Prime Minister Narendra Modi, in his address to the nation on December 31, 2016, announced that Rs 6,000 will be transferred directly to the bank accounts of pregnant women who undergo institutional delivery/and vaccinate their children.

He even tweeted about it, claiming it was a new scheme.

We fact-checked his claim, and found that the provision of Rs 6,000 to pregnant women already exists as part of the National Food Security Act (NFSA), 2013.

Therefore, his claim of the benefit being a new scheme is incorrect.

“The Act also has a special focus on the nutritional support to women and children,” according to the relevant provision of the NFSA. “Besides meal to pregnant women and lactating mothers during pregnancy and six months after the child birth, such women will also be entitled to receive maternity benefit of not less than Rs 6,000."

The Indira Gandhi Matritva Sahyog Yojana (IGMSY), a maternity benefit programme introduced in 2010, provides for conditional cash transfer for pregnant and lactating women of 19 years or older for first two live births. It is operational in 52 districts as a “pilot”.

The cash incentive provided under the scheme was increased from Rs 4,000 to Rs 6,000 in 2013 to comply with the minimum maternity entitlement provision of the NFSA.

Even after three years of the Act being passed, the benefit has not been implemented in any state except Tamil Nadu.

More than 60 academics and activists had written a letter to Prime Minister Narendra Modi in November 2016, and urged him to implement the maternity benefit under the NFSA.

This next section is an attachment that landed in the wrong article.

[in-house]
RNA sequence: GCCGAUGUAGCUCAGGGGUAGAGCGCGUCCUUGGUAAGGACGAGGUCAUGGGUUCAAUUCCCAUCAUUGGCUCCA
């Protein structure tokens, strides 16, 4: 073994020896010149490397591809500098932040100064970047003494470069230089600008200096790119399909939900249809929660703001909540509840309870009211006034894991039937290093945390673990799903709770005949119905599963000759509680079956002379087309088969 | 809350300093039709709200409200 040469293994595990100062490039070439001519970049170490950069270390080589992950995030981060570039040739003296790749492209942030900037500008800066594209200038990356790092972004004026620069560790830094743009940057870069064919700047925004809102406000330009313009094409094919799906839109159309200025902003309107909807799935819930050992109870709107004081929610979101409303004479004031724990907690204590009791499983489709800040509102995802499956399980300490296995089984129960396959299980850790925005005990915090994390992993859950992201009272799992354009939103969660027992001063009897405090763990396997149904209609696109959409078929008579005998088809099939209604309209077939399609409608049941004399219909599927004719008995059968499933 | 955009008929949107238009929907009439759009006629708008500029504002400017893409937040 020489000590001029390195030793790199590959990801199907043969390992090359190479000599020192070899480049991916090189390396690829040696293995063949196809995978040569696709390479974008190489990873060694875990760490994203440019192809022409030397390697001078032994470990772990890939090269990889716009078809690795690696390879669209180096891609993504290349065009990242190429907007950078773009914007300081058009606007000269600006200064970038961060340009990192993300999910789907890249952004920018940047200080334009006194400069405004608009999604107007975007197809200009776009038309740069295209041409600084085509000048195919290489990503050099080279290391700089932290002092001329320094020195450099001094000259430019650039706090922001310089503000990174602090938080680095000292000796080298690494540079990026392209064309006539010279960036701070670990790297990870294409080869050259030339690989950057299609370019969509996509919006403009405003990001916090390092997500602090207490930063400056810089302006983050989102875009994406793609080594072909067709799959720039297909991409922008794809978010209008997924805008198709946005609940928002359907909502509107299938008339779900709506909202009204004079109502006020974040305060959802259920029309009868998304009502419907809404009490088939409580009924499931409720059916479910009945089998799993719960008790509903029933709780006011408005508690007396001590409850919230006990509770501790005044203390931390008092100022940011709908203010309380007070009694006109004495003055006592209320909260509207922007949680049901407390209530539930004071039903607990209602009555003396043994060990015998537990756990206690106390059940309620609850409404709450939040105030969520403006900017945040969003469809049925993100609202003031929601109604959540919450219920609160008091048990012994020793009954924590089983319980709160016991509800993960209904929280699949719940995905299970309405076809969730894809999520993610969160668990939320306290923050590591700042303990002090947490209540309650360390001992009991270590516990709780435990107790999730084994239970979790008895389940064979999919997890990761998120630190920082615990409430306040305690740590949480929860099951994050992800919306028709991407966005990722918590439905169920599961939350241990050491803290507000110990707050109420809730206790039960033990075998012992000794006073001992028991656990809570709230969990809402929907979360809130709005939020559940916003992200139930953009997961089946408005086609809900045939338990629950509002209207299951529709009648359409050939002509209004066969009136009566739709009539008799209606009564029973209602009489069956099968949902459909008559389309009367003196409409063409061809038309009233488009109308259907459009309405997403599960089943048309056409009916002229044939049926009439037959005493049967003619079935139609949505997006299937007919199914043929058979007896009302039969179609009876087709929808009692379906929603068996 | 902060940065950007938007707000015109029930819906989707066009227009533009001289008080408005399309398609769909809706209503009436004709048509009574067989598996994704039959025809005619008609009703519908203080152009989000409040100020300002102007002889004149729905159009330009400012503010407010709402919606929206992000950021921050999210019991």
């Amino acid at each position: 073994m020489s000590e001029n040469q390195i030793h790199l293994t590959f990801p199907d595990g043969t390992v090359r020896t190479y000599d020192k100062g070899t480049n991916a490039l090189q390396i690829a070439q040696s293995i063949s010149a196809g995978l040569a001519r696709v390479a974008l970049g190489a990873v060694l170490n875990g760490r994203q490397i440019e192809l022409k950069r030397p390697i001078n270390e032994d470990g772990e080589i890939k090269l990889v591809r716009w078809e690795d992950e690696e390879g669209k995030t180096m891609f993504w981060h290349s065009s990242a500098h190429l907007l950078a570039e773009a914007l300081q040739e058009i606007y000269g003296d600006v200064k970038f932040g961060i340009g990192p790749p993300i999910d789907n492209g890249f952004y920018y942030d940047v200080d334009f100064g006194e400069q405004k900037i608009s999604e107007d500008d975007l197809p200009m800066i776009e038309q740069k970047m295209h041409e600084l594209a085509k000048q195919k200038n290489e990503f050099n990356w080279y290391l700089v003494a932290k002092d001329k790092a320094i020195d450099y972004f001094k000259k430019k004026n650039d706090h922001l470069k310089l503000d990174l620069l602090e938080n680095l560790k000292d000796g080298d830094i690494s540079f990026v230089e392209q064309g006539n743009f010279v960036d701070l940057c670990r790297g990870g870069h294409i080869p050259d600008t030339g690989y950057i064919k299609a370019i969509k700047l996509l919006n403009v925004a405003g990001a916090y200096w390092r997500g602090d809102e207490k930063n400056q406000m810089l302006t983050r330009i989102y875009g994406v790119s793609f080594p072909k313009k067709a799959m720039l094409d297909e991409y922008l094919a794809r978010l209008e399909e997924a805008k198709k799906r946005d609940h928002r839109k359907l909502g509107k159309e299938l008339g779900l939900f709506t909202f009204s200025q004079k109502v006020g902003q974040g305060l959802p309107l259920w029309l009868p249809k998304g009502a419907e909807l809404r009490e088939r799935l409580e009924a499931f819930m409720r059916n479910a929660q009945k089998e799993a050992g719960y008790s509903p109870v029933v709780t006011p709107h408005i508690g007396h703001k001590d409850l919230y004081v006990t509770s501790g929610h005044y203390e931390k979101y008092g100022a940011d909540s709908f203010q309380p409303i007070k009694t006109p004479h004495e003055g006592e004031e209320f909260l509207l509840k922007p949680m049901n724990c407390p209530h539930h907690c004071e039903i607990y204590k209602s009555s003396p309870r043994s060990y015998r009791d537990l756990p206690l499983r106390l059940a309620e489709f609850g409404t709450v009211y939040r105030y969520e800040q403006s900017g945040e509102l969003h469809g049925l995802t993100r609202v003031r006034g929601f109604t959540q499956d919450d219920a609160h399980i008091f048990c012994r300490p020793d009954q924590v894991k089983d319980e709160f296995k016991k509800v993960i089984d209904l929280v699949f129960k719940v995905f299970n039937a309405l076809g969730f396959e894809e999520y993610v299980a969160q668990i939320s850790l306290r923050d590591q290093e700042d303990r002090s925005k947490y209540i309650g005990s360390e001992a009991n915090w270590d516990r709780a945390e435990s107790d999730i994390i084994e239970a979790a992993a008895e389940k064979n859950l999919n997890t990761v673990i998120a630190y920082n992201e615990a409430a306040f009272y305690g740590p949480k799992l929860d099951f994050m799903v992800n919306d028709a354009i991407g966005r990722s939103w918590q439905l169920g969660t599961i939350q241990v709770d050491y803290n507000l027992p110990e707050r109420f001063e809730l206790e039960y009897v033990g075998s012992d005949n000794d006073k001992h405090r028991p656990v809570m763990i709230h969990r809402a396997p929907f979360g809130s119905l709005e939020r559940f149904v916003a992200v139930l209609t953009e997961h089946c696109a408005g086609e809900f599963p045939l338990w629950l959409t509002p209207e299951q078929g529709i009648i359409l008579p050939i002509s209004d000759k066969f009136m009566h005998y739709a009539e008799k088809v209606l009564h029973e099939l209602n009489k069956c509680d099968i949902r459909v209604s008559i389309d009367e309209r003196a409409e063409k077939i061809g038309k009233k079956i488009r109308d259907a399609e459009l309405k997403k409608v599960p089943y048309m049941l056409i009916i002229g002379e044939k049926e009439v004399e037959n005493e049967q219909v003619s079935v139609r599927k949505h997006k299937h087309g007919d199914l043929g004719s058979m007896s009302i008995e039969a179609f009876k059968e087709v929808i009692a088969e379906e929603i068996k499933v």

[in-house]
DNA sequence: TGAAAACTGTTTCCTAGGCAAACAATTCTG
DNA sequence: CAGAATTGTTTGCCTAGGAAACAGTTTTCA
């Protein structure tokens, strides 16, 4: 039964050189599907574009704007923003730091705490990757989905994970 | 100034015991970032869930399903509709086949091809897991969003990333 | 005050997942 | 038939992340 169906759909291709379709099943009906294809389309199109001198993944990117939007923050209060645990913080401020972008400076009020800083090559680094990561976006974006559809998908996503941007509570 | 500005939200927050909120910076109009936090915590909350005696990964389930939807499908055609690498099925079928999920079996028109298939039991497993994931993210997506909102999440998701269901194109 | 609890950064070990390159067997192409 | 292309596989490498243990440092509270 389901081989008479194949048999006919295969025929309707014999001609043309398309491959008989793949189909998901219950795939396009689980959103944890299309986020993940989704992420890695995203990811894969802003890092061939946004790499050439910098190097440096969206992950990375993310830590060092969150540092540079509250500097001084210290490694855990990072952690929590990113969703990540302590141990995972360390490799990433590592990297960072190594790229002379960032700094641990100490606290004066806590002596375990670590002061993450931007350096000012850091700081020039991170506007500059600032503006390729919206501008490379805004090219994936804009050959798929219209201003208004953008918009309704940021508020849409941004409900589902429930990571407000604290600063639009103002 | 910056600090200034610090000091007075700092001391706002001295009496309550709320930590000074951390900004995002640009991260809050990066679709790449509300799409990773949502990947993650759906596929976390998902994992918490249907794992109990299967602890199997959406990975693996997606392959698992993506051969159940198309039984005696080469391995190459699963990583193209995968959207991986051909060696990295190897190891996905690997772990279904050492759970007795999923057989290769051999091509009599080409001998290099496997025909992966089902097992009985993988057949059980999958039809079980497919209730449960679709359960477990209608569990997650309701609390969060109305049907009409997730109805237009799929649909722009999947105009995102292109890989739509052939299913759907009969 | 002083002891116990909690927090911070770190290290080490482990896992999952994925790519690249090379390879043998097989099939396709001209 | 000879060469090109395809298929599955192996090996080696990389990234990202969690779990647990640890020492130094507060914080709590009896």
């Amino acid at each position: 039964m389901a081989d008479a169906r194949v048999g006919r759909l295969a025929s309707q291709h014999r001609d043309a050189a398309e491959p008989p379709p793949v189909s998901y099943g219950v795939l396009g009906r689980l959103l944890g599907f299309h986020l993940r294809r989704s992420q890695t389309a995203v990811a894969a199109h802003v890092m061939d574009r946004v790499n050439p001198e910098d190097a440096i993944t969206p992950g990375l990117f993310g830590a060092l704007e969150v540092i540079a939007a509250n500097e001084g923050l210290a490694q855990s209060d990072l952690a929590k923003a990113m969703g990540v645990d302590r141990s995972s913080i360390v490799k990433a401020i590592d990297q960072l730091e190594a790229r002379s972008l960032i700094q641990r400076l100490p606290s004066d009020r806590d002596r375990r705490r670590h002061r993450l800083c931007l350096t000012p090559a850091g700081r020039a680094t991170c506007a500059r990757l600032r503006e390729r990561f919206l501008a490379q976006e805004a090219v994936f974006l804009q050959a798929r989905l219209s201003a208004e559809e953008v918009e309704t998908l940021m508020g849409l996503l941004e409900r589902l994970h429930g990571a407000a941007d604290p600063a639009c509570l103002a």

“The nation is paying a heavy price for this violation of the Act,” the letter said. “Maternity entitlements are essential to address India’s staggering problem of low birth weights, poor maternal health and severe hardship during pregnancy.”

The All India Anna Dravida Munnetra Kazhagam government in Tamil Nadu, in 1987, under former Chief Minister MG Ramachandran, launched the state’s flagship programme for pregnant women--Dr Muthulakshmi Reddy Maternity Benefit Scheme, named after the prominent women’s rights activist.

The first-of-its-kind scheme in the country initially provided an amount of Rs 300 to every woman below the poverty line to help cover the expenses incurred during childbirth.

The sum was increased to Rs 500 in 1995. A little over a decade later, the amount was raised more than ten-fold to Rs 6,000. Then, in 2011, the state government doubled the sum to Rs 12,000.

“Not a single state has implemented this important benefit mandated by NFSA till date. Tamil Nadu is the only state doing this,” Job Zachariah, who heads the field office of United Nations International Children’s Emergency Fund, in Chennai, told Scroll.in.

Tamil Nadu has the second lowest infant mortality rate (20 per 1,000 live births) among all states in India, only behind Kerala (12), according to data from the Registrar General of India.

The state’s maternal mortality rate is 90 per 100,000 live births compared to the national average of 178.

Finance Minister Arun Jaitley was considering a proposal to hike allocation for the ministry of women and child development by 20% with an emphasis on universalising this maternity benefit scheme, The Economic Times reported in December 2016.

Maternity entitlements can and should be designed to help improve maternal nutrition and pregnancy weight gain for a large fraction of the population, according to this 2016 paper by researchers from Research Institute for Compassionate Economics (R.I.C.E).

(Saha is a freelance journalist and MA Gender and Development candidate 2016-17 at Institute of Development Studies, University of Sussex.)